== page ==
- Blue Kansas Sky: Four Short Novels of Memory, Magic, Surmise and Estrangement
- By Michael Bishop
- Golden Gryphon Press
- Hardcover, Nov. 2000
- 270 pages
- ISBN 0-9655901-0-0
Blue Kansas Sky is a diverse collection of four short novels from genre-bender Michael Bishop, his first collection in four years. The title story follows bright-eyed Kansas preteen Sonny Peacock. His Uncle Rory, home from prison, is shunned by the town and Sonny's widowed mother, but Sonny sees Rory as a surrogate father and secretly visits him. Meanwhile Sonny's friends hit puberty, and one attracts Sonny's girl, Maggie Vy. Rory and Sonny slowly earn respect, culminating in the night Sonny flies with a tornado to save Maggie Vy's family.
"Apartheid, Superstrings, and Mordecai Thubana" is set in the South Africa of the 1980s. Gerrit Myburgh is a typical white Pretorian until the night his Cadillac crashes on a lonely highway. Rescued by a black laborers' bus, he meets Thubana, a roofer with a talent for theoretical physics. When the bus is stopped by security police, Myburgh is alarmed to realize that only the blacks can see him. He is shadow matter, Thubana says. Thubana is hauled away; Myburgh follows. What he sees as a shadow spirit exposes the side of apartheid about which he'd always avoided thinking.
In "Cri De Coeur," Abel Gwiazda and his handicapped son travel aboard one of three massive colony arks. Irritations like Gwiazda's separation from his hibernating mate and one man's irrational antagonism toward his son pale against news that New Home is currently unsafe. The colonists must either extend their quest into unknown territory or wait for a dead world to live again.
"Death and Designation Among the Asadi" presents the notes from xenoanthropologist Egan Cheney's solo interaction with the inscrutable Asadi, who seem to live according to a ritualized mutual antipathy. Cheney strives to understand their perplexing behavior, including their chief's isolation and his apparently taboo contact with a mute individual. As Cheney struggles to remember his own humanity, events lead to a disturbing set of succession rites amid the ruins of an ancestor civilization.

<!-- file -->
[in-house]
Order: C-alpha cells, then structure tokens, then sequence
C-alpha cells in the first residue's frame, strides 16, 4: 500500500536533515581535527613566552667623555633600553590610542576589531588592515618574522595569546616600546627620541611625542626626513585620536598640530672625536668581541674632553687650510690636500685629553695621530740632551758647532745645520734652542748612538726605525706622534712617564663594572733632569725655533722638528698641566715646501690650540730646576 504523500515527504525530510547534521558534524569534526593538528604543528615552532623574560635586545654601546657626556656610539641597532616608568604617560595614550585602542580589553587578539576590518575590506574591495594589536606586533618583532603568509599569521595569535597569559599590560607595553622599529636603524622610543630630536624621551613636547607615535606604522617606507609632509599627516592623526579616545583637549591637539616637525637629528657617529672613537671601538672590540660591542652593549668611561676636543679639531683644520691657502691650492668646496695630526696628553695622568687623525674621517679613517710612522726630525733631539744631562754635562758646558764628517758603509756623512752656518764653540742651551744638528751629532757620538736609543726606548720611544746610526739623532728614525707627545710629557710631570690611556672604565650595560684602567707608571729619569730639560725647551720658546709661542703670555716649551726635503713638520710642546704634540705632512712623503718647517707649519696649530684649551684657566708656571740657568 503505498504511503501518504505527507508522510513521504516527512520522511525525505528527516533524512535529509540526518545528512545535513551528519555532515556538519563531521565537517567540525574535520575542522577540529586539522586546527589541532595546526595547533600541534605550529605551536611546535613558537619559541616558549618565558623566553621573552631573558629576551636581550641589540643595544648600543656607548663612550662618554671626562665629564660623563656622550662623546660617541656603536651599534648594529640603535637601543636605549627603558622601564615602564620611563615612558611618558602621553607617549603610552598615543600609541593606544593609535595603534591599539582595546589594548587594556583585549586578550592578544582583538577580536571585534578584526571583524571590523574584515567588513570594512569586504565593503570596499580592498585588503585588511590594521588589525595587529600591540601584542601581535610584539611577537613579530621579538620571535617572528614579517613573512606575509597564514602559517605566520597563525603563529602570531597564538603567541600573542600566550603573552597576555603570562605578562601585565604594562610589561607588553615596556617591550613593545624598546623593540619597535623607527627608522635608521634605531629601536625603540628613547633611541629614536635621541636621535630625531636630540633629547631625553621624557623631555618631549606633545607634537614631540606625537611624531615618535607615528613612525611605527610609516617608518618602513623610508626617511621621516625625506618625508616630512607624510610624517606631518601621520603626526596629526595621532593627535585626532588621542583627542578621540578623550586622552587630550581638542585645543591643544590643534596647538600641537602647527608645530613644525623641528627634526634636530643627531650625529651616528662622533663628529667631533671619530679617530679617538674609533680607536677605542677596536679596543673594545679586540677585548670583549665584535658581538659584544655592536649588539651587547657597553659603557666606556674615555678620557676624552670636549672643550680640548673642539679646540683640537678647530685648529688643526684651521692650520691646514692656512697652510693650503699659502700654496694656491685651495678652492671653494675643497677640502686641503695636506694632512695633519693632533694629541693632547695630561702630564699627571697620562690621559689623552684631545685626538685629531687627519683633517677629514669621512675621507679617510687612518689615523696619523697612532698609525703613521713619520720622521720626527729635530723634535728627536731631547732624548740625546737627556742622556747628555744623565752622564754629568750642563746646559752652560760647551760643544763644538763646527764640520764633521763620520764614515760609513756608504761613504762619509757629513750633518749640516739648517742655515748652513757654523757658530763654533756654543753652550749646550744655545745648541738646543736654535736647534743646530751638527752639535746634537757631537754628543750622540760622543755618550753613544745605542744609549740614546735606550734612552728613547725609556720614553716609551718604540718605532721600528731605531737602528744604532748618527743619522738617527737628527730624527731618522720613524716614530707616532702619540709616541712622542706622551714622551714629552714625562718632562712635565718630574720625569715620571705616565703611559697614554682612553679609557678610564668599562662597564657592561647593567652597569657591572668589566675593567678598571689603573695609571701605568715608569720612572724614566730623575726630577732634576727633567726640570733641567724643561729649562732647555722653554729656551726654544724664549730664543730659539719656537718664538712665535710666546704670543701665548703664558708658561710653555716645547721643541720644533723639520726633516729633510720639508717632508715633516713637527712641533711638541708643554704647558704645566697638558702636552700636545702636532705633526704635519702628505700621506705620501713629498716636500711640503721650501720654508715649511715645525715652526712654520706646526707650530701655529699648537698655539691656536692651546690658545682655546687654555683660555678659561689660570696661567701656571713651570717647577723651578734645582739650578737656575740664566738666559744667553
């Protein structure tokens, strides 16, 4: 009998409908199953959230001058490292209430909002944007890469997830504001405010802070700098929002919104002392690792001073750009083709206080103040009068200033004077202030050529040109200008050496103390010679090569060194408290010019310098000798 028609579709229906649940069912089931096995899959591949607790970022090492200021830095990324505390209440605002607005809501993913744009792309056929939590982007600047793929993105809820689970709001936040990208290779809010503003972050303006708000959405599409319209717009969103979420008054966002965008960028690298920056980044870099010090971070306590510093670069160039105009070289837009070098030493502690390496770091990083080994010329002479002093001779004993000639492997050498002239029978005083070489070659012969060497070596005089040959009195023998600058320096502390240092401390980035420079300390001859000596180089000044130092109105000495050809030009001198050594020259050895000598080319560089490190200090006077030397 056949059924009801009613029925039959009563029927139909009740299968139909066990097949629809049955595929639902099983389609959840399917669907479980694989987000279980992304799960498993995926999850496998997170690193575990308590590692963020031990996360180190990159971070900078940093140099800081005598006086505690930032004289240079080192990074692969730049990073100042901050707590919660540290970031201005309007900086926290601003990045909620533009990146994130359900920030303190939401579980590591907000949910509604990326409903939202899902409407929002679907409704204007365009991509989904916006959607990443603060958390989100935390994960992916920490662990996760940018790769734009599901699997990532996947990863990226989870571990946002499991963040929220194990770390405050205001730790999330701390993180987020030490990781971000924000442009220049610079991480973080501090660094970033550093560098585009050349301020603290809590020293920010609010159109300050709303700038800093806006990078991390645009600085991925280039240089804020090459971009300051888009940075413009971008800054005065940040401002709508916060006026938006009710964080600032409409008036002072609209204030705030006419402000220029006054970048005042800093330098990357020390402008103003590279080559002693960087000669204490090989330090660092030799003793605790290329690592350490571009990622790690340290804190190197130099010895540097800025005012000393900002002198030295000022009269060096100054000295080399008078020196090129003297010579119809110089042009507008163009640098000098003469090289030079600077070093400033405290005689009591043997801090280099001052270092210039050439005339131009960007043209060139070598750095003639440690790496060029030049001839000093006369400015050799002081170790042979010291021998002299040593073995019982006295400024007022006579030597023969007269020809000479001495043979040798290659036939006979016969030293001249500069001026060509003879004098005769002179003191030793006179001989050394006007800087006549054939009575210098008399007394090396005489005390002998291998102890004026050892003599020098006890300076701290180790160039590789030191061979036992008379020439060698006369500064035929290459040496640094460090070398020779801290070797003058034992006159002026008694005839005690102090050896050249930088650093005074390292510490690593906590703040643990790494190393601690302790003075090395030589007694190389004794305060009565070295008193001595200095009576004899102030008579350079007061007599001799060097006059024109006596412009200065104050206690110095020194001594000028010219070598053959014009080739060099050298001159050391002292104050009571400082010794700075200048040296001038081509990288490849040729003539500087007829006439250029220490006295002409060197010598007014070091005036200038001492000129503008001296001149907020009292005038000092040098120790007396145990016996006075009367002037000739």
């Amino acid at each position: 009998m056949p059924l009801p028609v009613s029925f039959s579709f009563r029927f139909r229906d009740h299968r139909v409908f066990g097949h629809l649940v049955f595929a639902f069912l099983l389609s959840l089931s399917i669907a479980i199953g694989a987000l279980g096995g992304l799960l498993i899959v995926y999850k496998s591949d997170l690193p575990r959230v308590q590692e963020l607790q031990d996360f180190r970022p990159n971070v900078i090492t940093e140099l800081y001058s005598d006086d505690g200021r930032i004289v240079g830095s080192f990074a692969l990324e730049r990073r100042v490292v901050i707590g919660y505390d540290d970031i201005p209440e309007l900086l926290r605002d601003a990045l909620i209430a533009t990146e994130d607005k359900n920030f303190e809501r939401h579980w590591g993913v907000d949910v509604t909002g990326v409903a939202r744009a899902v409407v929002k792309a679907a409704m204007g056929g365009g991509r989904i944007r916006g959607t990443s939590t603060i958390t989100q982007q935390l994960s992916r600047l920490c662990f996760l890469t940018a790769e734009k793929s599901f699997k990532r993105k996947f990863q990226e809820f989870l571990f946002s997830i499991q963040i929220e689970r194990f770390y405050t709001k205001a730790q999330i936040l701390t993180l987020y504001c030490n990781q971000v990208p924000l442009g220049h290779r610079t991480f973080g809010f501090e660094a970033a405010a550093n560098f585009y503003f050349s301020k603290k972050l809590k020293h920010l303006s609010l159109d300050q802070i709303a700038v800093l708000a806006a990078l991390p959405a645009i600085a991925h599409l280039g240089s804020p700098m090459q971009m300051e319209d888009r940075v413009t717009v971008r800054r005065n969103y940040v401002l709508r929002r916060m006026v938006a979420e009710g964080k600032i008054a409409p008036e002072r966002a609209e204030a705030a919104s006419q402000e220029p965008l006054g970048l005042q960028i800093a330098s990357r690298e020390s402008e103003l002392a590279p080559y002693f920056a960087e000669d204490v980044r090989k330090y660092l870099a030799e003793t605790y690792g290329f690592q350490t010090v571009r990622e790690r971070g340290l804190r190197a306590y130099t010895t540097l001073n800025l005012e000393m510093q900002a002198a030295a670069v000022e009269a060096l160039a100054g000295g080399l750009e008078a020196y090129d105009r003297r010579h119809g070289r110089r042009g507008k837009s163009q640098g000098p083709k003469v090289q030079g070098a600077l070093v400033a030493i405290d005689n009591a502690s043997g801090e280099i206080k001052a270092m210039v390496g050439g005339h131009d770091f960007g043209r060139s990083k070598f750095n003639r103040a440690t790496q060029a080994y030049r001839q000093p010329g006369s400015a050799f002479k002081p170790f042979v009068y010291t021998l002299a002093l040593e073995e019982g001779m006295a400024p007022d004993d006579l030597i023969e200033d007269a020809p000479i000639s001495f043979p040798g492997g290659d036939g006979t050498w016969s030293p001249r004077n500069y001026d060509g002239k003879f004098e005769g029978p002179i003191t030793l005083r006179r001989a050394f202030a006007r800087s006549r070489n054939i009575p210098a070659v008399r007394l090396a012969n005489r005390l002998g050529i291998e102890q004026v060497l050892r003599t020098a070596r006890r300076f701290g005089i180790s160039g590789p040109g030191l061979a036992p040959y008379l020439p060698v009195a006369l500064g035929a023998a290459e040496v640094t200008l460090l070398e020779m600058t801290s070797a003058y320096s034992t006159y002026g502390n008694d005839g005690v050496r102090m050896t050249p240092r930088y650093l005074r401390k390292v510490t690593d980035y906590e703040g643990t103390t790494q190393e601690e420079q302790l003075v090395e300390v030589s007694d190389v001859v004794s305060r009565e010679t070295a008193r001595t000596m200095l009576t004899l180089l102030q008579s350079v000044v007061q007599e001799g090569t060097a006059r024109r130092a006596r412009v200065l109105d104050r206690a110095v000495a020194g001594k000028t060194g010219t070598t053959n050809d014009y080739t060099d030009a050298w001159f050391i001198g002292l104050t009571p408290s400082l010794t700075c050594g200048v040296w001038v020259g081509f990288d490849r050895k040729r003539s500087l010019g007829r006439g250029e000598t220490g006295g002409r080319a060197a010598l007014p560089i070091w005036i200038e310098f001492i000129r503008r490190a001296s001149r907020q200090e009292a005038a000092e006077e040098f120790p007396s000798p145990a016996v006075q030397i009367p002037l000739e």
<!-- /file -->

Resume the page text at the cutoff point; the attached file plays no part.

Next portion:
A peek deep inside the outsiders
Though these four disparate short novels may seem to have little in common, falling as they do across time and space and even genres, the underlying theme of how the outsider deals with his own estrangement runs strongly through each. Even more intriguing, the self-selecting loner is often contrasted with one cast out by society.
When Maggie Vy's eye strays to Sonny's suddenly broad-shouldered friends of yore, hormonally tardy Sonny feels no less socially excluded than his ostracized ex-con uncle. But while Rory slowly builds his own path to usefulness and acceptance, Sonny withdraws, waiting on events. Gwiazda is unusual because his son has Down Syndrome (and how often do space-faring SF stories assume all "defectives" must go out the hatch?), but more so because as a parent he must stay awake while the populace hibernates. Myburgh, a member of the accepted class, joins an entire race of outsiders unwillingly; but by the end, appalled, he ejects himself from his own community. Then there's Chaney: an expatriate among humans, and a pariah among the Asadi -- another race of outcasts, but this time each individual ostracizes every other individual! All of these stimuli and responses are unique to these characters and so are deeply compelling.
This psychological insight into isolation, as applied in markedly different situations, redeems what might otherwise be near-stock ideas. Reduced to plot points, Blue Kansas Sky is a boy's coming-of-age story that flirts with squishiness. Yet another colony ship is uncertain of its new home world. An apartheid-era South African, thrown in with his unloved black compatriots, comes to understand repression. The plot outlines are irrelevant, however. The tenuous, tentative connections of these richly-drawn isolates still bound to their communities are fascinating and rewarding.
"Death and Designation Among the Asadi," reprinted for the first time in 20 years, is an inventive and absorbing evocation of a starkly alien society. It's the best example of SF xenoanthropology I've read since The Left Hand of Darkness or The Mote in God's Eye.